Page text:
Tracking everything that’s new in care models and progress of the Five Year Forward View, by integration reporter David Williams.

Hospital chains: What needs to happen next

Last week there were a number of developments around Salford and the Royal Free which, combined with the decision to increase the level of transformation funding for acute care collaboration vanguards, moved me to declare that “chains are where the action is”.

However there is still a significant amount of policy development to do on this, which is necessarily different to the ongoing work on primary and acute care systems and multispecialty community providers.

This week’s newsletter is specifically about the collaborations being developed by the Royal Free and Salford Royal, which seek to reinvent the way acute care is provided in general, rather than the chain vanguards focused on single acute specialisms such as cancer or orthopaedics.

Here are some of the big difficult questions we can expect to have firm answers to this year.

How big should a chain be?

Currently the Royal Free’s chain consists of its three main acute hospital sites plus North Middlesex Trust and a less integrated “buddying” relationship with West Hertfordshire. Salford’s chain includes Wrightington, Wigan and Leigh and Bolton as “associates”, plus Pennine Acute as a fully integrated member (it has effectively been taken over by Salford). So they’re running across about five general hospital sites each, depending on what you include.

It has been mooted in the past that chains could comprise 20 hospitals, although the Royal Free’s value proposition (its detailed business case for investment) proposes growing the chain by one member per year, eventually creating a group of 10-15 trusts, with a combined turnover of around £6bn a year. Is that the agreed destination point?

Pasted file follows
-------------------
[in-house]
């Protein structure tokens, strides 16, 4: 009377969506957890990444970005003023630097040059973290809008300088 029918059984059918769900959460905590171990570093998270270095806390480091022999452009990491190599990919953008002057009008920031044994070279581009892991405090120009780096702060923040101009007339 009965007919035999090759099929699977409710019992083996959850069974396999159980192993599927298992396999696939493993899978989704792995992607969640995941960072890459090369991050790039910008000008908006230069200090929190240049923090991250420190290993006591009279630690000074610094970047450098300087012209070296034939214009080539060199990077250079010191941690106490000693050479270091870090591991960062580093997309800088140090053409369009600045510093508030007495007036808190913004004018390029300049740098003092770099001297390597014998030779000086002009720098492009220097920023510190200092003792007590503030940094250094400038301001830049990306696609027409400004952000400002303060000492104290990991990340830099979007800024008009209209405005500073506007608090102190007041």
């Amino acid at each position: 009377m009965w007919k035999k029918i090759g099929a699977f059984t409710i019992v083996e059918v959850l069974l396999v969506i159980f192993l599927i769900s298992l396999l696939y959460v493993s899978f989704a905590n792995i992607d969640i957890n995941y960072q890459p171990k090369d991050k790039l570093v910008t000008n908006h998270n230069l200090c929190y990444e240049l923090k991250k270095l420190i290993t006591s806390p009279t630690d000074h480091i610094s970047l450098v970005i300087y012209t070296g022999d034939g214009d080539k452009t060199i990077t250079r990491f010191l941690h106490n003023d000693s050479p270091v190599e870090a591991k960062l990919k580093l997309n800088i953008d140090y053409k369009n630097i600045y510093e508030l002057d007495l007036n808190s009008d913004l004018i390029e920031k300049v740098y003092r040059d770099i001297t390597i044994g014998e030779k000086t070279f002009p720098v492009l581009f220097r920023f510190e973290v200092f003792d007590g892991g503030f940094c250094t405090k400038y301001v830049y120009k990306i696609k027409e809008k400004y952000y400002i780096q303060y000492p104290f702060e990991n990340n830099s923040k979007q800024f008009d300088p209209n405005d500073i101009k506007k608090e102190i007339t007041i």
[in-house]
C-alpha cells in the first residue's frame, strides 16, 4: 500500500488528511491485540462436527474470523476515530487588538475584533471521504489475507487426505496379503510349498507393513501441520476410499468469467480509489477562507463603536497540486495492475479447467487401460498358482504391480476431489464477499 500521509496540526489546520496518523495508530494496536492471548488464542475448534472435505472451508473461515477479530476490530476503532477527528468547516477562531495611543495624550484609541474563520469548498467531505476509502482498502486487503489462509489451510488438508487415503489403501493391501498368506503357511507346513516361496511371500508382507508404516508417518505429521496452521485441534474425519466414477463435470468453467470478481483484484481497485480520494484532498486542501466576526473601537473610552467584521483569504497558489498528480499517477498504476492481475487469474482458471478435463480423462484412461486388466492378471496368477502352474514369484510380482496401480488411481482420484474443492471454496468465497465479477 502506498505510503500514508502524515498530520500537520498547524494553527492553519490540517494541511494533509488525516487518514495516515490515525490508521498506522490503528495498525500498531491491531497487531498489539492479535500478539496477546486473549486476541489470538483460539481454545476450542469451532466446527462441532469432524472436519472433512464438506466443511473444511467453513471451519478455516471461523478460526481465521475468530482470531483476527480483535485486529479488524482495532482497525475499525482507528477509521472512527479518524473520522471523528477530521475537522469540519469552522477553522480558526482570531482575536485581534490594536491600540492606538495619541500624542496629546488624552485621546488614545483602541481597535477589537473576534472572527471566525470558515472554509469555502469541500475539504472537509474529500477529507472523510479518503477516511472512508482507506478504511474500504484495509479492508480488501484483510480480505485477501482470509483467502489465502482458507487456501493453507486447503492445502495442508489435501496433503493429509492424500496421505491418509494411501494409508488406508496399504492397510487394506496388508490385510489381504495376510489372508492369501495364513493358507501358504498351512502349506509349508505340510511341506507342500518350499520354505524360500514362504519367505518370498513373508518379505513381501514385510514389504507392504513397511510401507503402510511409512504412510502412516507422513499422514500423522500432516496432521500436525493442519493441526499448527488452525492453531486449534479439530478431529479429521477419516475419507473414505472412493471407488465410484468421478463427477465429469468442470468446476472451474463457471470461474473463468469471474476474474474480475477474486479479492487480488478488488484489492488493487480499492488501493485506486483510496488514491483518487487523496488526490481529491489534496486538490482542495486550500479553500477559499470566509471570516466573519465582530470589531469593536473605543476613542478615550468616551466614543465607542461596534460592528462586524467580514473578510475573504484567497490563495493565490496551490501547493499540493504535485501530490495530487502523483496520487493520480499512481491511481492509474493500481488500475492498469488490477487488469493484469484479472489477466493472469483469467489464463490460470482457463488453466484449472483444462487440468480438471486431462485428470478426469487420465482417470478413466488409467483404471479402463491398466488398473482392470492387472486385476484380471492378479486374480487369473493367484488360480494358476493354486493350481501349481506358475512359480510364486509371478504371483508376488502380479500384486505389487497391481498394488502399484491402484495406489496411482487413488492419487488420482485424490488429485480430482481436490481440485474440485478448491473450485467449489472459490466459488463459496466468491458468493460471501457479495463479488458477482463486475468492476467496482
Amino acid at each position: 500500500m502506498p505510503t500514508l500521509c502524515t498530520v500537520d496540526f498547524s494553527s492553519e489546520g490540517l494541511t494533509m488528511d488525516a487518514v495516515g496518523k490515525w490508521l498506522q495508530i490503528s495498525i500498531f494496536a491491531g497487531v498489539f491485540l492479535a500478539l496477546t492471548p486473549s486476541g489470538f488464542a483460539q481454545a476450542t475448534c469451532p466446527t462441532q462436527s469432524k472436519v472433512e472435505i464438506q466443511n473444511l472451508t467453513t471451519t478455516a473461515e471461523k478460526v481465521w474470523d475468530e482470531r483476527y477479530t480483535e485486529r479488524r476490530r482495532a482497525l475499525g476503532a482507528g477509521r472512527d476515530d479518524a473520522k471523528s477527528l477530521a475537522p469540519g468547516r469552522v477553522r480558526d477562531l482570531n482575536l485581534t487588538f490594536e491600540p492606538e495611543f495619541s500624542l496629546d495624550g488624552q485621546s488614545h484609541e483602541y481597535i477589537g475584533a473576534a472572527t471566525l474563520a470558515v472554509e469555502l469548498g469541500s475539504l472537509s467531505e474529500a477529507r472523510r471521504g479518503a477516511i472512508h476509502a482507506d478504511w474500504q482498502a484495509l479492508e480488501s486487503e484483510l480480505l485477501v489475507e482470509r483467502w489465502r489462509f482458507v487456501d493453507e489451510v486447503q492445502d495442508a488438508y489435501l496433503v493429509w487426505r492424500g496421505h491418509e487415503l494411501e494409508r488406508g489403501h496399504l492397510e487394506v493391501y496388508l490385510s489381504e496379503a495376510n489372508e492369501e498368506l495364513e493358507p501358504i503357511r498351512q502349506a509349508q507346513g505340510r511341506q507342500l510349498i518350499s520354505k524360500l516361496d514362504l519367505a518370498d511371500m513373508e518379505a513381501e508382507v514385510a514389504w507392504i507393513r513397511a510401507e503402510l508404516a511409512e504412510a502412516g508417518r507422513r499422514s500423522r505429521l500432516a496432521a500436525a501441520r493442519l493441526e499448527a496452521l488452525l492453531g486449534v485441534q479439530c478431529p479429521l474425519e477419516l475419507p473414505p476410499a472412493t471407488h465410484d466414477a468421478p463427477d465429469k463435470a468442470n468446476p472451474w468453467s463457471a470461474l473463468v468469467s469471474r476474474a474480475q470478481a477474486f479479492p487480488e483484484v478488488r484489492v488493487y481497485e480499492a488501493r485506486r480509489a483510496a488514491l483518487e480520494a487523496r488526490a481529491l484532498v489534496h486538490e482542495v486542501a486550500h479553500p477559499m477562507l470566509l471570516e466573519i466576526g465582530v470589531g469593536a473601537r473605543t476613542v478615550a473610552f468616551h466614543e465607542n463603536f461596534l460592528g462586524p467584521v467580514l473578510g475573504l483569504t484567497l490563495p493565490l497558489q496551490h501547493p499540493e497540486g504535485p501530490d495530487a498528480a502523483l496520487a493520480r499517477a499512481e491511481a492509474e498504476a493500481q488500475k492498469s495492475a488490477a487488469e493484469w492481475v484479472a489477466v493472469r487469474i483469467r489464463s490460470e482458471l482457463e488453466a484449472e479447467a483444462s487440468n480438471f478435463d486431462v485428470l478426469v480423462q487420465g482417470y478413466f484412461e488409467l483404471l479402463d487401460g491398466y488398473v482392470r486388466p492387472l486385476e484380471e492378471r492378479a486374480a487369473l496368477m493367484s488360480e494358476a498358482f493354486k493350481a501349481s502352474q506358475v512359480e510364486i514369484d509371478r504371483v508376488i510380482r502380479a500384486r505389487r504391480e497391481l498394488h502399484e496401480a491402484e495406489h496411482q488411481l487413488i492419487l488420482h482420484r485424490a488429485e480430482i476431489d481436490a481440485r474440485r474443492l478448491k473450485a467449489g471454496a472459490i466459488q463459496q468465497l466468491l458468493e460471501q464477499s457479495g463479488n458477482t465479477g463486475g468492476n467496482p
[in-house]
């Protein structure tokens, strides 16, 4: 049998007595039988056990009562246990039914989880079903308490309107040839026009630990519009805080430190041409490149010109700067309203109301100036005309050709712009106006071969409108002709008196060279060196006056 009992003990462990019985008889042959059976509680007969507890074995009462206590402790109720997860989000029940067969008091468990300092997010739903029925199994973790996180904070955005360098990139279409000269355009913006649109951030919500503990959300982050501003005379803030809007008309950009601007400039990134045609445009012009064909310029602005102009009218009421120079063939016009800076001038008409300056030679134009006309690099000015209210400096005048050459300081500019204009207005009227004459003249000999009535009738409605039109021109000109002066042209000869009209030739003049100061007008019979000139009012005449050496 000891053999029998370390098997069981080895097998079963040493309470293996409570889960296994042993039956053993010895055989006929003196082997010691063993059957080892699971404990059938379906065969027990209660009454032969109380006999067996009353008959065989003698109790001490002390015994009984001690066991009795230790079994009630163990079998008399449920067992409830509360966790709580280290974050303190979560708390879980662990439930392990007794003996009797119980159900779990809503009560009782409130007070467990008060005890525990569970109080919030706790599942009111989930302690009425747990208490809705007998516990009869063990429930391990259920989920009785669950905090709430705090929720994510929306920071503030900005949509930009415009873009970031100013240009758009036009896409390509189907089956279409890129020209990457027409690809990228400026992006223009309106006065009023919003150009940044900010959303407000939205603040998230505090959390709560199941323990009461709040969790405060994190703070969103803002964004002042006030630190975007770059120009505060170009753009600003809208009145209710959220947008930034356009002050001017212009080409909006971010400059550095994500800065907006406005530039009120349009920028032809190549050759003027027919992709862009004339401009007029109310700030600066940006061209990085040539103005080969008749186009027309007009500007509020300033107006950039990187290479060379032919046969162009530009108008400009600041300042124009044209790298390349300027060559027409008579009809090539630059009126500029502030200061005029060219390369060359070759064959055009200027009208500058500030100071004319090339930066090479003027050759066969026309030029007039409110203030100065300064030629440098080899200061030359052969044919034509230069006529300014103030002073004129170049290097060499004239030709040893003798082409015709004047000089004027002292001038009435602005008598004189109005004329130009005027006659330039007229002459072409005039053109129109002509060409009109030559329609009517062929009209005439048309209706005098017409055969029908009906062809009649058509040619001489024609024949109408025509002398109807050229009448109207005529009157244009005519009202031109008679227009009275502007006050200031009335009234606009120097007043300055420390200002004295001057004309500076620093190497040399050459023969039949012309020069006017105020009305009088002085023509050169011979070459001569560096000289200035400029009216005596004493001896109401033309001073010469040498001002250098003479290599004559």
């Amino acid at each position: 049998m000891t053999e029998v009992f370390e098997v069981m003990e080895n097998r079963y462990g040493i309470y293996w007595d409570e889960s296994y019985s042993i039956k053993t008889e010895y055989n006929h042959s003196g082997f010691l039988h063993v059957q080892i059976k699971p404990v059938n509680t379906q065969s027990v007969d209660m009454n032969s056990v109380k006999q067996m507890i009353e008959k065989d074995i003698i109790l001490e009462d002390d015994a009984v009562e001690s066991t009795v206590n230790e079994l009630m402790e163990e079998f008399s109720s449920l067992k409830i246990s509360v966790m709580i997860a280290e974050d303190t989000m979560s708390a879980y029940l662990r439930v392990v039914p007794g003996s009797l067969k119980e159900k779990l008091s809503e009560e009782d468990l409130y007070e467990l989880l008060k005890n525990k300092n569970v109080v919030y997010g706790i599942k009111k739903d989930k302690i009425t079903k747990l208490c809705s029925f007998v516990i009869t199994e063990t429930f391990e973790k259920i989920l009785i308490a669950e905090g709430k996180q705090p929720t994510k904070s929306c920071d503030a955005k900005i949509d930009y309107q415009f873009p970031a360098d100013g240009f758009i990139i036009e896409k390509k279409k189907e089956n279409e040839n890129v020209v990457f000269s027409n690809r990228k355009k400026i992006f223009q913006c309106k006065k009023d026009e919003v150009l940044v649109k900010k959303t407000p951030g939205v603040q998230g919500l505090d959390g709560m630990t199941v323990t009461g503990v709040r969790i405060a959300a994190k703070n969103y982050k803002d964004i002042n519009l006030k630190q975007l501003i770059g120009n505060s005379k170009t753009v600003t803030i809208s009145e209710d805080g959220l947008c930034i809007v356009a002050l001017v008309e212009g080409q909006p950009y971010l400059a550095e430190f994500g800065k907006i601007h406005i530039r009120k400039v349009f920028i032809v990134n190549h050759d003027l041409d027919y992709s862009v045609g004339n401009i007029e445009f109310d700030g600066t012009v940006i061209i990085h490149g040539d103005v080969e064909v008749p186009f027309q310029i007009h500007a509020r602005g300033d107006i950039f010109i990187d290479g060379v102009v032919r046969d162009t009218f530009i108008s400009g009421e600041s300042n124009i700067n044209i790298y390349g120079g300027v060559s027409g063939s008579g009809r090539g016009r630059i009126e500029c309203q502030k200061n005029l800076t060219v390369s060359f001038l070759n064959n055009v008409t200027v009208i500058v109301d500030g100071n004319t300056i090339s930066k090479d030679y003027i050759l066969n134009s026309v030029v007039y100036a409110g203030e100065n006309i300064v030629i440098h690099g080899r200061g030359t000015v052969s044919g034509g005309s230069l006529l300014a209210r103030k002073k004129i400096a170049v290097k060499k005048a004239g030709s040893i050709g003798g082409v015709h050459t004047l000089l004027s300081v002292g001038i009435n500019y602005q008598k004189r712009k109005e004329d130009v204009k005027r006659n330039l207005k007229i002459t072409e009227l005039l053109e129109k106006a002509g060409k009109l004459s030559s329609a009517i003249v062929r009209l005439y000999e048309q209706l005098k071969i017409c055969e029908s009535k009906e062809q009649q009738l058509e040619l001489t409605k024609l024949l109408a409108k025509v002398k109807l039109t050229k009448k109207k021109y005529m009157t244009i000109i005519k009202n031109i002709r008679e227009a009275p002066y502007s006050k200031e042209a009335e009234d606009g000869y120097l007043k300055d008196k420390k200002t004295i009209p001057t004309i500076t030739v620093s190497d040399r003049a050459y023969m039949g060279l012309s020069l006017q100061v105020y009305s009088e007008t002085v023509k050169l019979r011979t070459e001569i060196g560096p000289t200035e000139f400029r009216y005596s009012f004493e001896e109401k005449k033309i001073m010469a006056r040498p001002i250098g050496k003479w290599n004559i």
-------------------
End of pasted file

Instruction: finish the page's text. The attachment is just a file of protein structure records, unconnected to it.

A chain of that size raises questions over how such a group would be led, whether all its members need to be neighbours, and whether anything needs to be done to speed up the process – particularly where an acquisition is needed.

How can hospital chains be established quickly?

We already know that some trusts will join chains as partners, such as Wrightington, while others will surrender their sovereignty, such as Pennine (or the old Barnet and Chase Farm Hospitals Trust). The latter type are takeovers in that they transfer agency accountability to the leading trust – but this approach has always taken many months at best, and years at worst. And they take up huge amounts of leadership energy and capacity.

If the Royal Free or Salford are going to add a hospital per year, do their leaders want to be constantly going through acquisition processes, running due diligence processes and the rest – or are there alternatives?

What will the accreditation process do?

NHS Improvement is understood to be developing a process of accreditation for trusts looking to lead a chain – a concept which might please those missing the days of an active foundation trust pipeline. It might assess organisations on the quality of their leadership, their financial viability, or their strategic plans, for instance. There is no legislative change coming, so it is unlikely this process will formally enable FTs to do anything that they cannot already do. However, what it might do is help speed up expansion, giving accredited providers a way of adding to their chains quickly without starting an onerous process from scratch every time.

An equal and opposite issue is what should be done with trusts that are unable to stand alone. Will there be any central “matchmaking” between accredited chains and struggling trusts? And how can chains be persuaded to step in to help those who need it, even if those organisations wouldn’t otherwise have been the chain’s first choice of new member?

Is competition and choice a worry?

It must be. Chains’ initial growth looks as though it will be locally focused, via a mix of takeovers and partnerships.